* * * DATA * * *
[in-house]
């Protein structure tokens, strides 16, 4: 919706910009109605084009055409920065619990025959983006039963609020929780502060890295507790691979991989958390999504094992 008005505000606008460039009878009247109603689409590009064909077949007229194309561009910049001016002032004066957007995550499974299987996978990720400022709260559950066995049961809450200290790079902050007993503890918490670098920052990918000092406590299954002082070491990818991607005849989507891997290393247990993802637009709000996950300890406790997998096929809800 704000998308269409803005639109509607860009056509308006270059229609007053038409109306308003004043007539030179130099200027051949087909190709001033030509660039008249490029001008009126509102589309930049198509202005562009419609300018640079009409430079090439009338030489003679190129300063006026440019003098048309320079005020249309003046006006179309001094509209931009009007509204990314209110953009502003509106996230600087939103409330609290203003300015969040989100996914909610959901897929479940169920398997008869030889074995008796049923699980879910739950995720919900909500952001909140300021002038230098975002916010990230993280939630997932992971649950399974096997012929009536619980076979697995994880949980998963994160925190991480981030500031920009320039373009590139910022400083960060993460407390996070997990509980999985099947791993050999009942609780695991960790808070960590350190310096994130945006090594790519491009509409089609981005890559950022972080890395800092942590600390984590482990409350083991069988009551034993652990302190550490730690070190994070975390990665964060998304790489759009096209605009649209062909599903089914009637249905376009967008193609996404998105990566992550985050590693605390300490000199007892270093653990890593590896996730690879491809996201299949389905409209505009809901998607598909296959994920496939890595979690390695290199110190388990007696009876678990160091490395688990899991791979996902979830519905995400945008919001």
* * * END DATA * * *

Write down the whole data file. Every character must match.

[in-house]
């Protein structure tokens, strides 16, 4: 919706910009109605084009055409920065619990025959983006039963609020929780502060890295507790691979991989958390999504094992 008005505000606008460039009878009247109603689409590009064909077949007229194309561009910049001016002032004066957007995550499974299987996978990720400022709260559950066995049961809450200290790079902050007993503890918490670098920052990918000092406590299954002082070491990818991607005849989507891997290393247990993802637009709000996950300890406790997998096929809800 704000998308269409803005639109509607860009056509308006270059229609007053038409109306308003004043007539030179130099200027051949087909190709001033030509660039008249490029001008009126509102589309930049198509202005562009419609300018640079009409430079090439009338030489003679190129300063006026440019003098048309320079005020249309003046006006179309001094509209931009009007509204990314209110953009502003509106996230600087939103409330609290203003300015969040989100996914909610959901897929479940169920398997008869030889074995008796049923699980879910739950995720919900909500952001909140300021002038230098975002916010990230993280939630997932992971649950399974096997012929009536619980076979697995994880949980998963994160925190991480981030500031920009320039373009590139910022400083960060993460407390996070997990509980999985099947791993050999009942609780695991960790808070960590350190310096994130945006090594790519491009509409089609981005890559950022972080890395800092942590600390984590482990409350083991069988009551034993652990302190550490730690070190994070975390990665964060998304790489759009096209605009649209062909599903089914009637249905376009967008193609996404998105990566992550985050590693605390300490000199007892270093653990890593590896996730690879491809996201299949389905409209505009809901998607598909296959994920496939890595979690390695290199110190388990007696009876678990160091490395688990899991791979996902979830519905995400945008919001």